Whether to inherit parent scope data. Set it to true if you want to create a component that inherits parent scope. By default, inside a component's template you won't be able to bind to data on parent scopes. When this is set to true, you will be able to:

    1. bind to parent scope properties in the component template
    2. directly access parent properties on the component instance itself, via prototypal inheritance.
  • new option: mixins.

    The mixins option accepts an array of mixin objects. These mixin objects can contain instance options just like normal instance objects, and they will be merged against the eventual options using the same merge logic in Vue.extend. e.g. If your mixin contains a created hook and the component itself also has one, both functions will be called.

    var mixin = {
      created: function () { console.log(2) }
    }
    var vm = new Vue({
      created: function () { console.log(1) },
      mixins: [mixin]
    })
    // -> 1
    // -> 2
  • new option: name.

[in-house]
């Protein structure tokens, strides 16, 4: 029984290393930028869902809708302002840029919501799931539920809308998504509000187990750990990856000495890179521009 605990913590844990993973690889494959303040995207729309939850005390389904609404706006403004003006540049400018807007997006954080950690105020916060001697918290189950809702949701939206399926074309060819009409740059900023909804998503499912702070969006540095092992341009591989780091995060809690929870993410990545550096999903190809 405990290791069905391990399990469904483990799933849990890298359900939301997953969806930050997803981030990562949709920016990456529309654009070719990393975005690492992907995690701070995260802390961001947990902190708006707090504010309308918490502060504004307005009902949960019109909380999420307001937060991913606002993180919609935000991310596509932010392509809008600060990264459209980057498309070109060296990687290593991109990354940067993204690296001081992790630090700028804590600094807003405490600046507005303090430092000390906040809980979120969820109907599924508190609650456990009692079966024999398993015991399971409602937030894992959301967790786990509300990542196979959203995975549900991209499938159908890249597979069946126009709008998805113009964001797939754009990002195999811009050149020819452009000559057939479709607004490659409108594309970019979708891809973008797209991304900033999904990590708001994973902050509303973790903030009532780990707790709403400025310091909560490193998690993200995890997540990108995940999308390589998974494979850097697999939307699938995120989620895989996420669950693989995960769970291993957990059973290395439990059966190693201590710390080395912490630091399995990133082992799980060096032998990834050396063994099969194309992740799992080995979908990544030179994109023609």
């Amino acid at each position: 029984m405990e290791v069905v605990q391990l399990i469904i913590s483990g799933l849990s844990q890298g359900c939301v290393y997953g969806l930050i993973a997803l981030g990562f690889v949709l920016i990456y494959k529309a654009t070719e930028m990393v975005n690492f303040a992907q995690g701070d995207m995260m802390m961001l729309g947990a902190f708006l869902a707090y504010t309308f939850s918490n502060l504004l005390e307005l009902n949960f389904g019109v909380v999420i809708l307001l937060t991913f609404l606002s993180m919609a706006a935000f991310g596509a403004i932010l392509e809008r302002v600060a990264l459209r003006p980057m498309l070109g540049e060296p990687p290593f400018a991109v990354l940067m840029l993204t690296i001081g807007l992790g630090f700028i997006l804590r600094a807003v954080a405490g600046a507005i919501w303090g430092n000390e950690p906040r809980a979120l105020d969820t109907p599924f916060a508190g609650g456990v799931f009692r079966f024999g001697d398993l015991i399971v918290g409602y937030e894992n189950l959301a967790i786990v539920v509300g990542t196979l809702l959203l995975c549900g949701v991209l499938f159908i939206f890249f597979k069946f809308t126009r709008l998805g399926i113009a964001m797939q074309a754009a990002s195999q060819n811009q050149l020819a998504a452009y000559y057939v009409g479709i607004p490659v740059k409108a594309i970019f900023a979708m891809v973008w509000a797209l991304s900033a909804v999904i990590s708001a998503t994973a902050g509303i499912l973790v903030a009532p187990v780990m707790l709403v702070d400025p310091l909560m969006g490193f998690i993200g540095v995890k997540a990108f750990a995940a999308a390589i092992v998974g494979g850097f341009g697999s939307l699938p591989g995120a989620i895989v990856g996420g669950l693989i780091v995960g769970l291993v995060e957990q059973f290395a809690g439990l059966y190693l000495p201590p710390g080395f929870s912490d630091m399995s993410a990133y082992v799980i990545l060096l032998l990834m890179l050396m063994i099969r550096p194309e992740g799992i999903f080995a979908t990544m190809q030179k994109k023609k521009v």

This option, when used with Vue.extend, gives your returned constructor a more descriptive name rather than the generic VueComponent. This makes debugging easier when you log instances in the console. For example:

    var SubClass = Vue.extend({
      name: 'MyComponent'
    })
    var instance = new SubClass()
    console.log(instance) // -> MyComponent { $el: ... }

    When you use Vue.component, the component ID is automatically camelized and used as the constructor name, so "my-component" will have a constructor name of MyComponent.

    This option is ignored as an instance option.

  • removed options:

    Breaking

    • parent

      This option has been removed. To create a child instance that inherits parent scope, use var child = parent.$addChild(options, [contructor]).

    • lazy

      The lazy option is removed because this does not belong at the vm level. Users should be able to configure individual v-model instances to be lazy or not.

    The following are also removed, use el with a function instead:

    • id
    • tagName
    • className
    • attributes
  • hook changes

    Breaking

    • hook usage change: created

      In the past, you could do this.something = 1 inside the created hook to add observed data to the instance. Now the hook is called after the data observation, so if you wish to add additional data to the instance you should use the new $add and $delete API methods.